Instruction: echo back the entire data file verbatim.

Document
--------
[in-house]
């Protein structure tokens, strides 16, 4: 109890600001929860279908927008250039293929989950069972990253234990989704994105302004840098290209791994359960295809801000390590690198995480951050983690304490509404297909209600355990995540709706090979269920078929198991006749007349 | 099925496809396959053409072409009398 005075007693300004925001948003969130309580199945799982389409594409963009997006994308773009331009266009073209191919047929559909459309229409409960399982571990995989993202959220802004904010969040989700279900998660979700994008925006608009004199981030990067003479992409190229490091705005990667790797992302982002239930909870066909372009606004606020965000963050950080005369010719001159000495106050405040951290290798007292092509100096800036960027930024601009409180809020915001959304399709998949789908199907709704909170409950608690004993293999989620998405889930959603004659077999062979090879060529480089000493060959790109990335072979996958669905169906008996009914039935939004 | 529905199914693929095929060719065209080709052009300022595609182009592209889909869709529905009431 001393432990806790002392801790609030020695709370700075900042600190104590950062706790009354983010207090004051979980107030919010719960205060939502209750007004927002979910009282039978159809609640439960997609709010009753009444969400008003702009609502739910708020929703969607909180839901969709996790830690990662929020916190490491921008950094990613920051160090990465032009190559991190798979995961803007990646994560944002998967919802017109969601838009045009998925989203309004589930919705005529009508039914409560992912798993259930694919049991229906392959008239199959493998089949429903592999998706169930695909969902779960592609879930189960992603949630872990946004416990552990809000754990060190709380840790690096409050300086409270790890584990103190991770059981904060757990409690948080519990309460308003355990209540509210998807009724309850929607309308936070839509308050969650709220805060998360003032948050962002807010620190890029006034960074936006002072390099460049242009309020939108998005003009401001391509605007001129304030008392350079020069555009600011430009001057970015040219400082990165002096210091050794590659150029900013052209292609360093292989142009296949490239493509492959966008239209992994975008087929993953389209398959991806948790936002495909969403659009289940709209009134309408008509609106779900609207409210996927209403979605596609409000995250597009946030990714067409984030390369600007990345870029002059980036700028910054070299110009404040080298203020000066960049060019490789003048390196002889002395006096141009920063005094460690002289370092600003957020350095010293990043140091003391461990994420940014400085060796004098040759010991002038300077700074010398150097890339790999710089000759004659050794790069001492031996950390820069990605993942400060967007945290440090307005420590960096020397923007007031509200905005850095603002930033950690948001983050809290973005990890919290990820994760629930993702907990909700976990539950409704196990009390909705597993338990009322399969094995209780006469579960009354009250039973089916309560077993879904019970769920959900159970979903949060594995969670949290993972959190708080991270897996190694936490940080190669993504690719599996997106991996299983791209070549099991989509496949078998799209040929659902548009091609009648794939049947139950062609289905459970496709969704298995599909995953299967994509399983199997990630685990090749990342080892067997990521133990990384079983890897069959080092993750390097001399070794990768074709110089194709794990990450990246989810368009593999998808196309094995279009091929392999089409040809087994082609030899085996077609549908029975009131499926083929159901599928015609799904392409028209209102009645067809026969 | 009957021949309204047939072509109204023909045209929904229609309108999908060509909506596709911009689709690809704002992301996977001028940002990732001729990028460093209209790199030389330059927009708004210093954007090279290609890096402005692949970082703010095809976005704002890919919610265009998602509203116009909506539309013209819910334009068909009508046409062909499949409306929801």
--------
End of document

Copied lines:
[in-house]
């Protein structure tokens, strides 16, 4: 109890600001929860279908927008250039293929989950069972990253234990989704994105302004840098290209791994359960295809801000390590690198995480951050983690304490509404297909209600355990995540709706090979269920078929198991006749007349 | 099925496809396959053409072409009398 005075007693300004925001948003969130309580199945799982389409594409963009997006994308773009331009266009073209191919047929559909459309229409409960399982571990995989993202959220802004904010969040989700279900998660979700994008925006608009004199981030990067003479992409190229490091705005990667790797992302982002239930909870066909372009606004606020965000963050950080005369010719001159000495106050405040951290290798007292092509100096800036960027930024601009409180809020915001959304399709998949789908199907709704909170409950608690004993293999989620998405889930959603004659077999062979090879060529480089000493060959790109990335072979996958669905169906008996009914039935939004 | 529905199914693929095929060719065209080709052009300022595609182009592209889909869709529905009431 001393432990806790002392801790609030020695709370700075900042600190104590950062706790009354983010207090004051979980107030919010719960205060939502209750007004927002979910009282039978159809609640439960997609709010009753009444969400008003702009609502739910708020929703969607909180839901969709996790830690990662929020916190490491921008950094990613920051160090990465032009190559991190798979995961803007990646994560944002998967919802017109969601838009045009998925989203309004589930919705005529009508039914409560992912798993259930694919049991229906392959008239199959493998089949429903592999998706169930695909969902779960592609879930189960992603949630872990946004416990552990809000754990060190709380840790690096409050300086409270790890584990103190991770059981904060757990409690948080519990309460308003355990209540509210998807009724309850929607309308936070839509308050969650709220805060998360003032948050962002807010620190890029006034960074936006002072390099460049242009309020939108998005003009401001391509605007001129304030008392350079020069555009600011430009001057970015040219400082990165002096210091050794590659150029900013052209292609360093292989142009296949490239493509492959966008239209992994975008087929993953389209398959991806948790936002495909969403659009289940709209009134309408008509609106779900609207409210996927209403979605596609409000995250597009946030990714067409984030390369600007990345870029002059980036700028910054070299110009404040080298203020000066960049060019490789003048390196002889002395006096141009920063005094460690002289370092600003957020350095010293990043140091003391461990994420940014400085060796004098040759010991002038300077700074010398150097890339790999710089000759004659050794790069001492031996950390820069990605993942400060967007945290440090307005420590960096020397923007007031509200905005850095603002930033950690948001983050809290973005990890919290990820994760629930993702907990909700976990539950409704196990009390909705597993338990009322399969094995209780006469579960009354009250039973089916309560077993879904019970769920959900159970979903949060594995969670949290993972959190708080991270897996190694936490940080190669993504690719599996997106991996299983791209070549099991989509496949078998799209040929659902548009091609009648794939049947139950062609289905459970496709969704298995599909995953299967994509399983199997990630685990090749990342080892067997990521133990990384079983890897069959080092993750390097001399070794990768074709110089194709794990990450990246989810368009593999998808196309094995279009091929392999089409040809087994082609030899085996077609549908029975009131499926083929159901599928015609799904392409028209209102009645067809026969 | 009957021949309204047939072509109204023909045209929904229609309108999908060509909506596709911009689709690809704002992301996977001028940002990732001729990028460093209209790199030389330059927009708004210093954007090279290609890096402005692949970082703010095809976005704002890919919610265009998602509203116009909506539309013209819910334009068909009508046409062909499949409306929801």